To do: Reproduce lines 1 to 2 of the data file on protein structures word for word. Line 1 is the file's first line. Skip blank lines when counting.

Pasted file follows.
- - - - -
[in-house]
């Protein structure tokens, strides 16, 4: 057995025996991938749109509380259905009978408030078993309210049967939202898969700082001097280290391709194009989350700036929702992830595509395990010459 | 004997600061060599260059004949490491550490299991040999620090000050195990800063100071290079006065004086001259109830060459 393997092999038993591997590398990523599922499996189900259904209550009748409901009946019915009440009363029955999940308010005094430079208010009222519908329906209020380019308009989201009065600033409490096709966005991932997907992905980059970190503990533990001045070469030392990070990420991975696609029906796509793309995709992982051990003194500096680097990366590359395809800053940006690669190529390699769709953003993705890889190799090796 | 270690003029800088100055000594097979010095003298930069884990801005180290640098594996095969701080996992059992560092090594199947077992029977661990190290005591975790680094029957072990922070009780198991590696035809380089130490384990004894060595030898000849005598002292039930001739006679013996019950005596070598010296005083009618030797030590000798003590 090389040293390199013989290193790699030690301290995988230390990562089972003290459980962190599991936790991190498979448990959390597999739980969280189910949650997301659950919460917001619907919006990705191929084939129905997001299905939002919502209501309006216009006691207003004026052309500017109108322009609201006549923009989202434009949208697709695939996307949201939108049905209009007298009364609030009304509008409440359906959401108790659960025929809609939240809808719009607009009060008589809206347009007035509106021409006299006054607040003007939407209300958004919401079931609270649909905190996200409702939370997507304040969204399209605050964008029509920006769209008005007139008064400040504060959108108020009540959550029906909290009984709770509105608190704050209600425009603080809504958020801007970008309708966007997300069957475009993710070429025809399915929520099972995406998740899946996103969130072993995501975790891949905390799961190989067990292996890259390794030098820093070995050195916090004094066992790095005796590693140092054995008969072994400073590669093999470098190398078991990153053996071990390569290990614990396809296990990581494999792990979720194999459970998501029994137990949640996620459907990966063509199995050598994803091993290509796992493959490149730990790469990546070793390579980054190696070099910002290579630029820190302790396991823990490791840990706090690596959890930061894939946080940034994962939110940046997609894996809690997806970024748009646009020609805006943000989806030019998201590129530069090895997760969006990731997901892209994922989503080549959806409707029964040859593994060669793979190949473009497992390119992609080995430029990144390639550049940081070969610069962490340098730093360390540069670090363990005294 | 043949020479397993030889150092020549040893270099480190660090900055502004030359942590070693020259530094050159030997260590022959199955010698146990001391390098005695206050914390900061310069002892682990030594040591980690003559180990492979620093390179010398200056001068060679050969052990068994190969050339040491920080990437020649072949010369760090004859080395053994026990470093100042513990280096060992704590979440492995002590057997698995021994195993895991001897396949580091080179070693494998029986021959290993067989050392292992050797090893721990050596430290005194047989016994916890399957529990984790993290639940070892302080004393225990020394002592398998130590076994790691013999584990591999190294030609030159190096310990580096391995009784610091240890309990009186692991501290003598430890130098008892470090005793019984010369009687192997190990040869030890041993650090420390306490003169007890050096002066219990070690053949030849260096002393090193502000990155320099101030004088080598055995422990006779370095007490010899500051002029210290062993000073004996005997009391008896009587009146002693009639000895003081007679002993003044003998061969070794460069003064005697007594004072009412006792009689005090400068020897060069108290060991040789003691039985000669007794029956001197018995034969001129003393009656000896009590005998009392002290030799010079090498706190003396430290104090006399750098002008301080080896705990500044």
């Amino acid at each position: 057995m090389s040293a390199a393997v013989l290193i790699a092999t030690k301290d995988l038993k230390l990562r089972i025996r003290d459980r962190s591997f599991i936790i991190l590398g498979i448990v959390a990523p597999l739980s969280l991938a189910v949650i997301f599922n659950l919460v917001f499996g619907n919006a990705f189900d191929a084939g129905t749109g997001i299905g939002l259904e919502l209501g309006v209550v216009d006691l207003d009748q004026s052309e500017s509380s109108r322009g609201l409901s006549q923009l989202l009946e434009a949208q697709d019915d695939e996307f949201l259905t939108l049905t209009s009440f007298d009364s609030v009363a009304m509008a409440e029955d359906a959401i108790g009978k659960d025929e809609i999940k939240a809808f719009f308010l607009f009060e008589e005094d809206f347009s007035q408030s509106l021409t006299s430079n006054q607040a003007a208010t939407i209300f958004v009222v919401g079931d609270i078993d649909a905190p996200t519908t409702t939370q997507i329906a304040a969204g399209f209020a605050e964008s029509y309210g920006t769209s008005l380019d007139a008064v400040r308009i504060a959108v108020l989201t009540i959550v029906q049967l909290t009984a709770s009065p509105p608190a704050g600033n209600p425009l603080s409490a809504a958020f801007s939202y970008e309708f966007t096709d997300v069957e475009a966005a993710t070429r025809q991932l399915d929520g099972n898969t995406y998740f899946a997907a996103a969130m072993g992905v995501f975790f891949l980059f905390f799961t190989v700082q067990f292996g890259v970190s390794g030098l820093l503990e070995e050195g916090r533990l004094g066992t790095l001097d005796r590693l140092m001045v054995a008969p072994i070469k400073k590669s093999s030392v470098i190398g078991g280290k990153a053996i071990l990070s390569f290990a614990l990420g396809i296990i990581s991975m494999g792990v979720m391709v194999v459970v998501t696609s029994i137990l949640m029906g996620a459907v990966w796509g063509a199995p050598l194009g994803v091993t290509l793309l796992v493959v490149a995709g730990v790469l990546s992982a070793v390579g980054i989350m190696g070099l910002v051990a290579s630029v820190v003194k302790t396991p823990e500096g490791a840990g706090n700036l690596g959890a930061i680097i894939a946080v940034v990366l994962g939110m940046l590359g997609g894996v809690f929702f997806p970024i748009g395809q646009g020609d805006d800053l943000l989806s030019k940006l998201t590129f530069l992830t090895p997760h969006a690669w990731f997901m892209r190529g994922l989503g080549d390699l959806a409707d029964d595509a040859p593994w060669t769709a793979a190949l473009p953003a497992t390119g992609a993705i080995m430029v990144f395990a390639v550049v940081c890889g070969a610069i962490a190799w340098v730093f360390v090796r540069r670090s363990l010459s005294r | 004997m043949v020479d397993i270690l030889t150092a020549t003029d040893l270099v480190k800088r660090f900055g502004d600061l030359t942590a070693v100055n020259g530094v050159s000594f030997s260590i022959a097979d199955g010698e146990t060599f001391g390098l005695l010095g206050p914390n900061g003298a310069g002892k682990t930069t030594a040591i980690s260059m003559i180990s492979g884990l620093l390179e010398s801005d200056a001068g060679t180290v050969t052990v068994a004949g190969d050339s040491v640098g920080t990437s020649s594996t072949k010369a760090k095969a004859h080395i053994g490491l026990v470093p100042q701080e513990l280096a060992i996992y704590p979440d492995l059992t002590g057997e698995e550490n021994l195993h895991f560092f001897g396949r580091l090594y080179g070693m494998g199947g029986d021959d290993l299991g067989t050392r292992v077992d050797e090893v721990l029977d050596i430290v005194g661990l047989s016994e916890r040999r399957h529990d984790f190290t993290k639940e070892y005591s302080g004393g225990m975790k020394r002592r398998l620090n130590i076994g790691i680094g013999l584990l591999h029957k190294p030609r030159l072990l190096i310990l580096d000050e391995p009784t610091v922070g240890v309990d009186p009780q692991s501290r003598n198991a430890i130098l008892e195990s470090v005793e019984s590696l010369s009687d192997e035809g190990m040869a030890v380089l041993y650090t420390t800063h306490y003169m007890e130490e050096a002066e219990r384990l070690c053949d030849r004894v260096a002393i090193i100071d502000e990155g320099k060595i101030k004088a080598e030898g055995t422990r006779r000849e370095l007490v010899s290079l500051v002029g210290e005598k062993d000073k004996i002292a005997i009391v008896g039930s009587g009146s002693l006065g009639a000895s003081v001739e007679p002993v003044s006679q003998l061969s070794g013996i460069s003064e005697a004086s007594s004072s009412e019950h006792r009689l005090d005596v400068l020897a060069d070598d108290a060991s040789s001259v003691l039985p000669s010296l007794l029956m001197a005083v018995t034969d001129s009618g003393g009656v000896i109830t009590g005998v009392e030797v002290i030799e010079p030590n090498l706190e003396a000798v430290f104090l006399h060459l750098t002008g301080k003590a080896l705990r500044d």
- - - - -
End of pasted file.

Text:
[in-house]
């Protein structure tokens, strides 16, 4: 057995025996991938749109509380259905009978408030078993309210049967939202898969700082001097280290391709194009989350700036929702992830595509395990010459 | 004997600061060599260059004949490491550490299991040999620090000050195990800063100071290079006065004086001259109830060459 393997092999038993591997590398990523599922499996189900259904209550009748409901009946019915009440009363029955999940308010005094430079208010009222519908329906209020380019308009989201009065600033409490096709966005991932997907992905980059970190503990533990001045070469030392990070990420991975696609029906796509793309995709992982051990003194500096680097990366590359395809800053940006690669190529390699769709953003993705890889190799090796 | 270690003029800088100055000594097979010095003298930069884990801005180290640098594996095969701080996992059992560092090594199947077992029977661990190290005591975790680094029957072990922070009780198991590696035809380089130490384990004894060595030898000849005598002292039930001739006679013996019950005596070598010296005083009618030797030590000798003590 090389040293390199013989290193790699030690301290995988230390990562089972003290459980962190599991936790991190498979448990959390597999739980969280189910949650997301659950919460917001619907919006990705191929084939129905997001299905939002919502209501309006216009006691207003004026052309500017109108322009609201006549923009989202434009949208697709695939996307949201939108049905209009007298009364609030009304509008409440359906959401108790659960025929809609939240809808719009607009009060008589809206347009007035509106021409006299006054607040003007939407209300958004919401079931609270649909905190996200409702939370997507304040969204399209605050964008029509920006769209008005007139008064400040504060959108108020009540959550029906909290009984709770509105608190704050209600425009603080809504958020801007970008309708966007997300069957475009993710070429025809399915929520099972995406998740899946996103969130072993995501975790891949905390799961190989067990292996890259390794030098820093070995050195916090004094066992790095005796590693140092054995008969072994400073590669093999470098190398078991990153053996071990390569290990614990396809296990990581494999792990979720194999459970998501029994137990949640996620459907990966063509199995050598994803091993290509796992493959490149730990790469990546070793390579980054190696070099910002290579630029820190302790396991823990490791840990706090690596959890930061894939946080940034994962939110940046997609894996809690997806970024748009646009020609805006943000989806030019998201590129530069090895997760969006990731997901892209994922989503080549959806409707029964040859593994060669793979190949473009497992390119992609080995430029990144390639550049940081070969610069962490340098730093360390540069670090363990005294 | 043949020479397993030889150092020549040893270099480190660090900055502004030359942590070693020259530094050159030997260590022959199955010698146990001391390098005695206050914390900061310069002892682990030594040591980690003559180990492979620093390179010398200056001068060679050969052990068994190969050339040491920080990437020649072949010369760090004859080395053994026990470093100042513990280096060992704590979440492995002590057997698995021994195993895991001897396949580091080179070693494998029986021959290993067989050392292992050797090893721990050596430290005194047989016994916890399957529990984790993290639940070892302080004393225990020394002592398998130590076994790691013999584990591999190294030609030159190096310990580096391995009784610091240890309990009186692991501290003598430890130098008892470090005793019984010369009687192997190990040869030890041993650090420390306490003169007890050096002066219990070690053949030849260096002393090193502000990155320099101030004088080598055995422990006779370095007490010899500051002029210290062993000073004996005997009391008896009587009146002693009639000895003081007679002993003044003998061969070794460069003064005697007594004072009412006792009689005090400068020897060069108290060991040789003691039985000669007794029956001197018995034969001129003393009656000896009590005998009392002290030799010079090498706190003396430290104090006399750098002008301080080896705990500044």